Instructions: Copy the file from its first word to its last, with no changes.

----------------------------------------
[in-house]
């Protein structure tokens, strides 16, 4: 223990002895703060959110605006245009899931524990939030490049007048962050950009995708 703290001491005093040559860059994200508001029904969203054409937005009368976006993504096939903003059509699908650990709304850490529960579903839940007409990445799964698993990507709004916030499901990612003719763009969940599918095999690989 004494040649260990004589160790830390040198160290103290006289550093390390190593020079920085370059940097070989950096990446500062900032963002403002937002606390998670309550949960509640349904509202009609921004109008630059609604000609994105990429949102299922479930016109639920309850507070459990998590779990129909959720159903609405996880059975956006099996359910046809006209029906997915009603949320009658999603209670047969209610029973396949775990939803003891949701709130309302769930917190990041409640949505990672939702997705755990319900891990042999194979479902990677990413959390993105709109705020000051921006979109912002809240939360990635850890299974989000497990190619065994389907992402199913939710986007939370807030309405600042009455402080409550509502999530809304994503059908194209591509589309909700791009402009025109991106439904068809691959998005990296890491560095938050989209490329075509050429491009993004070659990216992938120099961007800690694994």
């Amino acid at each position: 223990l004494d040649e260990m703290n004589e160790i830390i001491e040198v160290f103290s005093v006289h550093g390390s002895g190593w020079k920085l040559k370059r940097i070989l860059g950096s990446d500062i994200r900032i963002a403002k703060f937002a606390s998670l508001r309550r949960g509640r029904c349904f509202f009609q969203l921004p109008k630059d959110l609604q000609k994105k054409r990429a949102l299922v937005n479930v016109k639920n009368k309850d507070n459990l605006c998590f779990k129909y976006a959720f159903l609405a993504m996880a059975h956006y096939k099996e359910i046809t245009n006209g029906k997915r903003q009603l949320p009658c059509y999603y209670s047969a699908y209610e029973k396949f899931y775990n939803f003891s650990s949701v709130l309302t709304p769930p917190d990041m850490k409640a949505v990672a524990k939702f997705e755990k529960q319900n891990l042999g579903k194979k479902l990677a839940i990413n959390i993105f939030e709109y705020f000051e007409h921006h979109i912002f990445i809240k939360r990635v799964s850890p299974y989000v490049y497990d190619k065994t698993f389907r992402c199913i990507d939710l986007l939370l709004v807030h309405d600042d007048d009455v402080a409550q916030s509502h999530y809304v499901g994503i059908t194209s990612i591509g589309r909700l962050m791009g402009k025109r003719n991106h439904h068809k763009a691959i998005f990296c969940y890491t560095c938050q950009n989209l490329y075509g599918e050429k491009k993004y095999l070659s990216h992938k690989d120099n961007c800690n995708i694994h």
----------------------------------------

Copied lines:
[in-house]
């Protein structure tokens, strides 16, 4: 223990002895703060959110605006245009899931524990939030490049007048962050950009995708 703290001491005093040559860059994200508001029904969203054409937005009368976006993504096939903003059509699908650990709304850490529960579903839940007409990445799964698993990507709004916030499901990612003719763009969940599918095999690989 004494040649260990004589160790830390040198160290103290006289550093390390190593020079920085370059940097070989950096990446500062900032963002403002937002606390998670309550949960509640349904509202009609921004109008630059609604000609994105990429949102299922479930016109639920309850507070459990998590779990129909959720159903609405996880059975956006099996359910046809006209029906997915009603949320009658999603209670047969209610029973396949775990939803003891949701709130309302769930917190990041409640949505990672939702997705755990319900891990042999194979479902990677990413959390993105709109705020000051921006979109912002809240939360990635850890299974989000497990190619065994389907992402199913939710986007939370807030309405600042009455402080409550509502999530809304994503059908194209591509589309909700791009402009025109991106439904068809691959998005990296890491560095938050989209490329075509050429491009993004070659990216992938120099961007800690694994």
């Amino acid at each position: 223990l004494d040649e260990m703290n004589e160790i830390i001491e040198v160290f103290s005093v006289h550093g390390s002895g190593w020079k920085l040559k370059r940097i070989l860059g950096s990446d500062i994200r900032i963002a403002k703060f937002a606390s998670l508001r309550r949960g509640r029904c349904f509202f009609q969203l921004p109008k630059d959110l609604q000609k994105k054409r990429a949102l299922v937005n479930v016109k639920n009368k309850d507070n459990l605006c998590f779990k129909y976006a959720f159903l609405a993504m996880a059975h956006y096939k099996e359910i046809t245009n006209g029906k997915r903003q009603l949320p009658c059509y999603y209670s047969a699908y209610e029973k396949f899931y775990n939803f003891s650990s949701v709130l309302t709304p769930p917190d990041m850490k409640a949505v990672a524990k939702f997705e755990k529960q319900n891990l042999g579903k194979k479902l990677a839940i990413n959390i993105f939030e709109y705020f000051e007409h921006h979109i912002f990445i809240k939360r990635v799964s850890p299974y989000v490049y497990d190619k065994t698993f389907r992402c199913i990507d939710l986007l939370l709004v807030h309405d600042d007048d009455v402080a409550q916030s509502h999530y809304v499901g994503i059908t194209s990612i591509g589309r909700l962050m791009g402009k025109r003719n991106h439904h068809k763009a691959i998005f990296c969940y890491t560095c938050q950009n989209l490329y075509g599918e050429k491009k993004y095999l070659s990216h992938k690989d120099n961007c800690n995708i694994h």